Earlier this week it was reported by a number of media outlets that Margot Robbie’s DC Comics film Birds of Prey and The Fantabulous Emancipation of One Harley Quinn had been retitled by Warner Bros. in the wake of its poor opening weekend box office.
CNN, The Independent, and Metro were among the outlets to publish stories that said the film had been retitled “Harley Quinn: Birds of Prey” after the film debuted to a disappointing $33 million (£25 million) in North America. It’s the lowest opening for a film based on a DC Comic property since Jonah Hex posted $5.4 million in its opening weekend of 2010.
The name change was said to have been mandated by the studio in order to raise awareness of Harley Quinn’s involvement in the film, suggesting that Birds of Prey lacked the same level of brand awareness with casual punters. And to a certain extent it’s true: most major North American cinema chains including Regal, AMC, Cinemark and Marcus are using Harley Quinn: Birds of Prey in their listings online, ticketing apps, and on marquees.
Read more: Why Birds of Prey failed to take flight
However, industry paper Deadline says the film’s title hasn’t been changed at all, and that all marketing for the film still retains the full title: Birds of Prey and The Fantabulous Emancipation of One Harley Quinn.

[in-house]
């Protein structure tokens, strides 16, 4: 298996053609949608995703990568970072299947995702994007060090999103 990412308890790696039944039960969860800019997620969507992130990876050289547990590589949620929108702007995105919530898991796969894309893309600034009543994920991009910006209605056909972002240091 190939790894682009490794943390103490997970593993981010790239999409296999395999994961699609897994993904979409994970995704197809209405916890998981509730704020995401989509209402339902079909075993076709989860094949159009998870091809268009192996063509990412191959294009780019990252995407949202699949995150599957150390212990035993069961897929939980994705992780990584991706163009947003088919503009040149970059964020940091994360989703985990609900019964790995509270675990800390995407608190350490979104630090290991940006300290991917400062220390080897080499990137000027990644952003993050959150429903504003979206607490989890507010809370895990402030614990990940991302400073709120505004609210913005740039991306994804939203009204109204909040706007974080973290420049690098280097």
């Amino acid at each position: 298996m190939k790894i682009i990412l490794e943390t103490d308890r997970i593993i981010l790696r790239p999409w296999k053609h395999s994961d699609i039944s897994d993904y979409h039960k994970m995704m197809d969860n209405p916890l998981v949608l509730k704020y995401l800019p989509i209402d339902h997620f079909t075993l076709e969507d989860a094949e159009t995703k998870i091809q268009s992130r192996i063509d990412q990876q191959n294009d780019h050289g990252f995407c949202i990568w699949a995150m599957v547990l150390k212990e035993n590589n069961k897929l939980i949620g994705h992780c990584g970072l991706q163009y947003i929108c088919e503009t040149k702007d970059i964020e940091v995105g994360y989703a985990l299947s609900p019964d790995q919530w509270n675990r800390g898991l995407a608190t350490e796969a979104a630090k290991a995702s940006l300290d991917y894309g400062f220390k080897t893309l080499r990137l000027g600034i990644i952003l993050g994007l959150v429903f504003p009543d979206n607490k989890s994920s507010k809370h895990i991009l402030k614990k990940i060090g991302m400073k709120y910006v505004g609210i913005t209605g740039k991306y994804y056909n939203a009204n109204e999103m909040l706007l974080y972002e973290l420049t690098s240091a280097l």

Instead, the report explains that “a display change was suggested to exhibitors by Warner Bros. distribution to help with SEO (search engine) optimisations, searches and ticket reader boards.”
In the UK, only Odeon is listing the film with its new search engine optimised-title, with Cineworld and Picturehouse’s sites opting for just Birds of Prey, and Vue going for the full Birds of Prey and The Fantabulous Emancipation of One Harley Quinn.
Alisha Grauso, a representative for US ticket seller Atom Tickets tweeted that the change is for “display/search purposes only”.
Update on the #BirdsofPrey title change: It's apparently for display/search purposes only for vendors and theaters, not an official title change. Just to clarify for those of you writing about it. 🤷🏻♀️
— Alisha Grauso (@AlishaGrauso) February 11, 2020
It wouldn’t be unprecedented for films to be retitled post-release. 2014’s Tom Cruise thriller Edge of Tomorrow was renamed Live, Die, Repeat: Edge of Tomorrow when it came to DVD, while Paul Feig’s 2016 Ghostbusters became Ghostbusters: Answer The Call for its home entertainment release.
Most famously, George Lucas renamed Star Wars as Star Wars: Episode IV - A New Hope in 1981 when it was rereleased into cinemas,
Birds of Prey, or whatever you choose to call it, is in cinemas now.